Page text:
Tuesday, January 14, 2014

Our Peyton Manning Legacy Dilemma

By Charlie Scaturro

Wrapped up in the immense buzz surrounding this weekend’s AFC Championship game between the Patriots and Broncos is how much this game means for Peyton Manning’s legacy. It’s been pounded into our heads in recent weeks that one of the most highly decorated regular season quarterbacks in NFL history (perhaps the most decorated) owns a pedestrian, even below average, 10-11 record in the postseason. And naturally, we’ve been trying to make sense of why a player who has been so dominant in the regular season only has one Super Bowl title to his credit. Of course, it does go a bit further than the fact that his brother, Eli, has more rings than he does. Over the years, Peyton’s teams have endured a number of early playoff disappointments after extraordinary, sometimes record-setting, regular season play.

Trying to make sense of this entire exercise has certainly been a difficult thing for us to digest as a sports culture. You could argue that the majority of the blame falls on Peyton as the leader of of those teams, and the fact that his playoff performance hasn’t been up to the impossibly high standard he’s set for himself year in and year out. You could argue that many of those Indianapolis teams didn’t have a defense or running game that offered Manning much help. You could argue that Manning ran into some great teams in the playoffs (most notably, Tom Brady and the Patriots), and couldn't quite beat them.

You could argue a million different things, but maybe Peyton Manning’s career is more complicated than we’re trying to make it. We want everything to fit into a convenient narrative (“this guy can’t get it done in the playoffs. He’s not clutch”) and when things don’t follow a certain narrative (or plan), we start obsessing over a question to the point where the conversation falls off a cliff. The truth is, it’s a nuanced question that probably has no definitive answer, or at least no answer that most people would be satisfied with.

Football is a team sport in the truest sense of the word, one in which any given player is only on the field for roughly half the game at best. Add in the fact that the playoffs, unlike every other major professional sport, are single elimination, and this leaves things much more open to chance plays, officiating, and good old-fashioned luck. It’s not inconceivable to watch the NFL postseason and come to the conclusion that sometimes the best team didn’t win. In basketball or baseball over the course of a 7 game series, it’s far more likely that the best team will emerge victorious.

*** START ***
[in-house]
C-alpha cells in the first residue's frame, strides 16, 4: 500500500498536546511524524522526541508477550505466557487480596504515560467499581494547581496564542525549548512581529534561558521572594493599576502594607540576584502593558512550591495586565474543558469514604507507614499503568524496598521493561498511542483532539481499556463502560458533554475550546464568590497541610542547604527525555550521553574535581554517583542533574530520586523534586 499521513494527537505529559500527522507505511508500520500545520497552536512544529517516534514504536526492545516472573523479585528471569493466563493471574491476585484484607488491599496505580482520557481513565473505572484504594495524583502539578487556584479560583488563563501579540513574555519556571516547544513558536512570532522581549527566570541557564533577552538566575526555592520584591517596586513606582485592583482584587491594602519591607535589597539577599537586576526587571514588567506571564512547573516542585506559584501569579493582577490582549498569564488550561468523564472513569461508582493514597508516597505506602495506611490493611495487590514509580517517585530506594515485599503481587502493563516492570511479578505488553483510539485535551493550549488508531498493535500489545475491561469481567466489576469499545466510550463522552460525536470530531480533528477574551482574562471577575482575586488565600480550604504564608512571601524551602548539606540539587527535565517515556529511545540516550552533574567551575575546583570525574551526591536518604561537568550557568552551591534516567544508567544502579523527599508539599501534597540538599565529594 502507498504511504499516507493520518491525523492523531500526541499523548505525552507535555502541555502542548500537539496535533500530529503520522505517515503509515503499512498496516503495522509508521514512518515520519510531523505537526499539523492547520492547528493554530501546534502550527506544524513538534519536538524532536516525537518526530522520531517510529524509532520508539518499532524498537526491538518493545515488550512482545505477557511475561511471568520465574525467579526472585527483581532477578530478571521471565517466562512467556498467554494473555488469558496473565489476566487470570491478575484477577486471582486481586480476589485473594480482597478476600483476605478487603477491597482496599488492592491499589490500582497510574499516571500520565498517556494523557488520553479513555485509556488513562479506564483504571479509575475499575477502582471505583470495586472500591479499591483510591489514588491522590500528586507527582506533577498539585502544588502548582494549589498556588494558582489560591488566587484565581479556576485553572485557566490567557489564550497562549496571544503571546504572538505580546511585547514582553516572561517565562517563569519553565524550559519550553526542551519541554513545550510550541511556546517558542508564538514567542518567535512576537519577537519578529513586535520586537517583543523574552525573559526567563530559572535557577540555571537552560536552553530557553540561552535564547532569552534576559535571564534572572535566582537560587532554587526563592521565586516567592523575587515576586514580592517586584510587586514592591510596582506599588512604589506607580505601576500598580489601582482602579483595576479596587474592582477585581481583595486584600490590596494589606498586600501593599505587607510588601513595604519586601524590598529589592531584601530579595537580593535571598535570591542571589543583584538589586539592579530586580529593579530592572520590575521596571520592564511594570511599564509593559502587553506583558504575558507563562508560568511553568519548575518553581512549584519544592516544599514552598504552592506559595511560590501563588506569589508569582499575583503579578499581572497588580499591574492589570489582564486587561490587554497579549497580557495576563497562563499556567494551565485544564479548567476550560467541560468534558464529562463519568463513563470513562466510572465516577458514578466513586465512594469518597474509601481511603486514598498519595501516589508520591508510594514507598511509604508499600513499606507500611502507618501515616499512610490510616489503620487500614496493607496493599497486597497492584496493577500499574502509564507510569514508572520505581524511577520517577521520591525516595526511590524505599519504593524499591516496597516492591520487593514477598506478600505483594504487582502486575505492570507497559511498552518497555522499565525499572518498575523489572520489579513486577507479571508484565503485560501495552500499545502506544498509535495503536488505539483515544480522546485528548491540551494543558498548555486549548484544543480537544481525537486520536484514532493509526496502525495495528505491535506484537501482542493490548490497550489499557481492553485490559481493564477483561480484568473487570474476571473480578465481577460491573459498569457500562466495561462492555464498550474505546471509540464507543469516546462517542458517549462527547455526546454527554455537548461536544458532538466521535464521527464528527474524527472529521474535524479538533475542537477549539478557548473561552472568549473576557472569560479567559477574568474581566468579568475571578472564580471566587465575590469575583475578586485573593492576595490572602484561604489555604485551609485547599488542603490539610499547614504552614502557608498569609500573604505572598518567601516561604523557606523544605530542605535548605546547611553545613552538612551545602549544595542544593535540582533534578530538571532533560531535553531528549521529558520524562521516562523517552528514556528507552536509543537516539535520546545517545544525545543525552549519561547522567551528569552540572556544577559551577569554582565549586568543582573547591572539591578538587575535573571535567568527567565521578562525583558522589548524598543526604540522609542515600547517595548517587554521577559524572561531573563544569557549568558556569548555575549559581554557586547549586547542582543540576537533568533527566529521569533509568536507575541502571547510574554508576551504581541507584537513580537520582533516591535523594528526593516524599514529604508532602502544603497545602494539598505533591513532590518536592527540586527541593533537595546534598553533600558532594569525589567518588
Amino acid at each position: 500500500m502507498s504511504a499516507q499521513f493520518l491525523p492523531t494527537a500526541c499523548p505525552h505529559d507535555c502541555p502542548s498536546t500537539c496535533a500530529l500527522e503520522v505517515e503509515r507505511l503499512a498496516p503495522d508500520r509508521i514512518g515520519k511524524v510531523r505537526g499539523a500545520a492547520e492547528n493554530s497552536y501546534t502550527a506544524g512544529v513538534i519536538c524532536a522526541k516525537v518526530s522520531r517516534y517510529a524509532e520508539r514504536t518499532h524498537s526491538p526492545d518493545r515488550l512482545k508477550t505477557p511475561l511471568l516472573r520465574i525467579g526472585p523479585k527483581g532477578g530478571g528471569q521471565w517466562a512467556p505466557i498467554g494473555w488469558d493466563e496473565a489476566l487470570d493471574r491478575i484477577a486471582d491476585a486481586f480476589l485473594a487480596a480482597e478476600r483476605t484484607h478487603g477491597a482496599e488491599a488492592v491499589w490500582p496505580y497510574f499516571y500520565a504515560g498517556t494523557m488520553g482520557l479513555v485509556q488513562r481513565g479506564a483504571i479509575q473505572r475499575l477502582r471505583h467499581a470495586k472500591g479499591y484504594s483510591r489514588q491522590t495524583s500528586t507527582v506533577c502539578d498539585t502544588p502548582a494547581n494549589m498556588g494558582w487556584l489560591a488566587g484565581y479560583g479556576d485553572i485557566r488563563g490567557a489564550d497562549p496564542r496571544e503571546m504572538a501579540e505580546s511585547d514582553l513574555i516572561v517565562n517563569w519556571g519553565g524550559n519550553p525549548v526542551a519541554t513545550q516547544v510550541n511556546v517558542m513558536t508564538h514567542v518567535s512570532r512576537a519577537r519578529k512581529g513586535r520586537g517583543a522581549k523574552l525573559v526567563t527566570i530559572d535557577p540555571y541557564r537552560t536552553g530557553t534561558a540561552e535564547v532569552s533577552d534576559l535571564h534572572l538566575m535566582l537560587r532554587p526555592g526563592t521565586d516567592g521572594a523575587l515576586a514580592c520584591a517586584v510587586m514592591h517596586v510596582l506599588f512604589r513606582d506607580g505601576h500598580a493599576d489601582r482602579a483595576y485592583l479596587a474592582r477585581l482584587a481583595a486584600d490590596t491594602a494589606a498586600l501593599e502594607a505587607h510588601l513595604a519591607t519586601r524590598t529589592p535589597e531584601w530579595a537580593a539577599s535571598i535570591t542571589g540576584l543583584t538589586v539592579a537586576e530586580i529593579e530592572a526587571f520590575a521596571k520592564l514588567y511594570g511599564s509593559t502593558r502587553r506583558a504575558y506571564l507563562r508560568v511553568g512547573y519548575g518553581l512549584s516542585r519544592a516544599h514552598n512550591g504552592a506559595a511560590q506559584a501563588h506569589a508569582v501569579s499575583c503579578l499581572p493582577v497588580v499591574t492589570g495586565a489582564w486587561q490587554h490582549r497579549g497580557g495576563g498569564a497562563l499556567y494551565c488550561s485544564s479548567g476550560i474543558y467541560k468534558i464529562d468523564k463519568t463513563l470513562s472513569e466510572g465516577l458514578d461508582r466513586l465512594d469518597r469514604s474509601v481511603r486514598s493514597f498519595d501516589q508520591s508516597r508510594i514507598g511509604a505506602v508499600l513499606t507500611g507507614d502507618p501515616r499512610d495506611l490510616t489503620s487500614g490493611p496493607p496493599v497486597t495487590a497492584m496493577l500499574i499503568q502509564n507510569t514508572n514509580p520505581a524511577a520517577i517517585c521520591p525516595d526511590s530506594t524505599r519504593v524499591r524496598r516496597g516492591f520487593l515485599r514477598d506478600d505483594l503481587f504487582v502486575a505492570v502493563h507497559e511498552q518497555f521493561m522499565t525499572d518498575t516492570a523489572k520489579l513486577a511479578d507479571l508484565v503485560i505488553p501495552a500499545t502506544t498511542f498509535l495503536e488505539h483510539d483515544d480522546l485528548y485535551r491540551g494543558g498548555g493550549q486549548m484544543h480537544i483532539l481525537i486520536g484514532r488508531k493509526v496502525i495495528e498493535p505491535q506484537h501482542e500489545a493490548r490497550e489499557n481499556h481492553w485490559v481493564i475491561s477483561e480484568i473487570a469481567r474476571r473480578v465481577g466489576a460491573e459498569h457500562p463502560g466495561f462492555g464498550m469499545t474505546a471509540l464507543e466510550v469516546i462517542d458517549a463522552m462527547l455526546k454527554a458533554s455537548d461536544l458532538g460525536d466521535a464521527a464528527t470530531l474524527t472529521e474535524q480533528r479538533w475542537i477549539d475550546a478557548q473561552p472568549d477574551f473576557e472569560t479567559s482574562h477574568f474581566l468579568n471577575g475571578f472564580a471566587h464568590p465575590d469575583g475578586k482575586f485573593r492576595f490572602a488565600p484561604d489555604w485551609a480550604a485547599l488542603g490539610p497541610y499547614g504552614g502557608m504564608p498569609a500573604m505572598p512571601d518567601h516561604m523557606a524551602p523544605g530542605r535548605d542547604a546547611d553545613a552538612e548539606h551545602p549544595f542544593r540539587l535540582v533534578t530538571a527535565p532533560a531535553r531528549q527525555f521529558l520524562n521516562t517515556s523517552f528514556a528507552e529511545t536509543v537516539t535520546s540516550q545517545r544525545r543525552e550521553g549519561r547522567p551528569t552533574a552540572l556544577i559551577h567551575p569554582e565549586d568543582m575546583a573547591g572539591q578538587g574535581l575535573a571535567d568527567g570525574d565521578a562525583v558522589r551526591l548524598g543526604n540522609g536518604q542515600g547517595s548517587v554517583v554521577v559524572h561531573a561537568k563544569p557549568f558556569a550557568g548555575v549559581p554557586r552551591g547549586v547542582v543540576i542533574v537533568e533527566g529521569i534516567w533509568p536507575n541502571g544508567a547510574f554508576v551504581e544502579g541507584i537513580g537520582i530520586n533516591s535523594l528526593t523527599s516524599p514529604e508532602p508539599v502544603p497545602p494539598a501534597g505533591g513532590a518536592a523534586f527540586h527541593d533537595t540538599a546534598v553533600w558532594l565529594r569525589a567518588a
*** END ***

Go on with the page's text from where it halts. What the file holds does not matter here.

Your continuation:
In football, you’ve got 60 minutes as opposed to six or seven games. If two teams are very closely matched, one bad bounce, one questionable call, or one amazing catch can easily mean the difference between advancing in the playoffs and having to answer questions about why you couldn’t get it done. And that’s fine.

The NFL postseason is structured the same way for every player and team. But it’s indescribably fascinating to me that Peyton’s career is being judged the way it has been in recent weeks to the point where some people will think he's a failure if the Broncos come up short this weekend against the Patriots, or if they can’t quite get the job done against the 49ers or Seahawks in the Super Bowl. Maybe that sentiment stems from the fact that we simply don’t know what to do with a player like Manning, who it could be argued, is the best quarterback of all time, but one who has consistently disappointed for the majority of the time in the playoffs, therefore by some reasoning not making him the best quarterback of all-time.

Maybe there’s a player, even a quarterback, whose place in history is a little tougher to determine than just looking at their W/L record, or playoff success. Then again, maybe such a player doesn’t exist, or at the very least, we won’t allow him to exist.

Ultimately, we have a hard time coming to terms with the fact that some things are more complicated than we would like them to be and that everything in life isn’t as simple as ‘if you win you’re good, and if you lose you’re bad’. But often times that’s the only way we can make sense of things. Resigning ourselves to the idea that Peyton Manning’s place in history isn’t something we can easily quantify is a scary thought because not only does that mean there is no answer, but by acknowledging there is no answer we now have nothing to talk about. And you can’t have that.

No comments:

Post a Comment